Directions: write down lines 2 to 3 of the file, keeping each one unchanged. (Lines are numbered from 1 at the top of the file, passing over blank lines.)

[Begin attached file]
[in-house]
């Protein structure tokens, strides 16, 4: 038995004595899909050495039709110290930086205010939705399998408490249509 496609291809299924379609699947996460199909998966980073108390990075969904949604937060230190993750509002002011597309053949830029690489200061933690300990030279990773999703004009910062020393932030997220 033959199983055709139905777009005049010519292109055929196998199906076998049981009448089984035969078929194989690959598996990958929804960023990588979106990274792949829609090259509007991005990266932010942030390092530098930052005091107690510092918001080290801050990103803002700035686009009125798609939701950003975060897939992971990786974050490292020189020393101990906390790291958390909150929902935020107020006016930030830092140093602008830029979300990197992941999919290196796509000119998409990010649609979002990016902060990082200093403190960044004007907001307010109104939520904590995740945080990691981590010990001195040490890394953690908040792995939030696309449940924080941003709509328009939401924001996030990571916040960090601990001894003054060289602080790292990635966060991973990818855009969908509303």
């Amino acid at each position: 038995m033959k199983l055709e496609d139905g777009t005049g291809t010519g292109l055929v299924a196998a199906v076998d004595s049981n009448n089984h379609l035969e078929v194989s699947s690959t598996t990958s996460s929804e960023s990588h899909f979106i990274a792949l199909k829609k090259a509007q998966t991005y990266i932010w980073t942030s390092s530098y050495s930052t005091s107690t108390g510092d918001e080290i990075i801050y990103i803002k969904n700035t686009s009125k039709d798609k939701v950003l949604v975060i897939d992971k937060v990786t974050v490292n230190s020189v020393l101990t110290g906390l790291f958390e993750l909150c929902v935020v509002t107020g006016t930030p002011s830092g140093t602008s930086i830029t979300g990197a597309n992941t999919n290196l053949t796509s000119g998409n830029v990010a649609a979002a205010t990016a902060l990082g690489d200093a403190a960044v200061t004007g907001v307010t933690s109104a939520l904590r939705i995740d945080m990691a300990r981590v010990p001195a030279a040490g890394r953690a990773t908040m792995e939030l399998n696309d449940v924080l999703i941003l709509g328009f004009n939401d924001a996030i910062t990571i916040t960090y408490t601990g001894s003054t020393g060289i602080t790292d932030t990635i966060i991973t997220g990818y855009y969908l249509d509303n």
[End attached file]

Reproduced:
């Protein structure tokens, strides 16, 4: 038995004595899909050495039709110290930086205010939705399998408490249509 496609291809299924379609699947996460199909998966980073108390990075969904949604937060230190993750509002002011597309053949830029690489200061933690300990030279990773999703004009910062020393932030997220 033959199983055709139905777009005049010519292109055929196998199906076998049981009448089984035969078929194989690959598996990958929804960023990588979106990274792949829609090259509007991005990266932010942030390092530098930052005091107690510092918001080290801050990103803002700035686009009125798609939701950003975060897939992971990786974050490292020189020393101990906390790291958390909150929902935020107020006016930030830092140093602008830029979300990197992941999919290196796509000119998409990010649609979002990016902060990082200093403190960044004007907001307010109104939520904590995740945080990691981590010990001195040490890394953690908040792995939030696309449940924080941003709509328009939401924001996030990571916040960090601990001894003054060289602080790292990635966060991973990818855009969908509303």
């Amino acid at each position: 038995m033959k199983l055709e496609d139905g777009t005049g291809t010519g292109l055929v299924a196998a199906v076998d004595s049981n009448n089984h379609l035969e078929v194989s699947s690959t598996t990958s996460s929804e960023s990588h899909f979106i990274a792949l199909k829609k090259a509007q998966t991005y990266i932010w980073t942030s390092s530098y050495s930052t005091s107690t108390g510092d918001e080290i990075i801050y990103i803002k969904n700035t686009s009125k039709d798609k939701v950003l949604v975060i897939d992971k937060v990786t974050v490292n230190s020189v020393l101990t110290g906390l790291f958390e993750l909150c929902v935020v509002t107020g006016t930030p002011s830092g140093t602008s930086i830029t979300g990197a597309n992941t999919n290196l053949t796509s000119g998409n830029v990010a649609a979002a205010t990016a902060l990082g690489d200093a403190a960044v200061t004007g907001v307010t933690s109104a939520l904590r939705i995740d945080m990691a300990r981590v010990p001195a030279a040490g890394r953690a990773t908040m792995e939030l399998n696309d449940v924080l999703i941003l709509g328009f004009n939401d924001a996030i910062t990571i916040t960090y408490t601990g001894s003054t020393g060289i602080t790292d932030t990635i966060i991973t997220g990818y855009y969908l249509d509303n």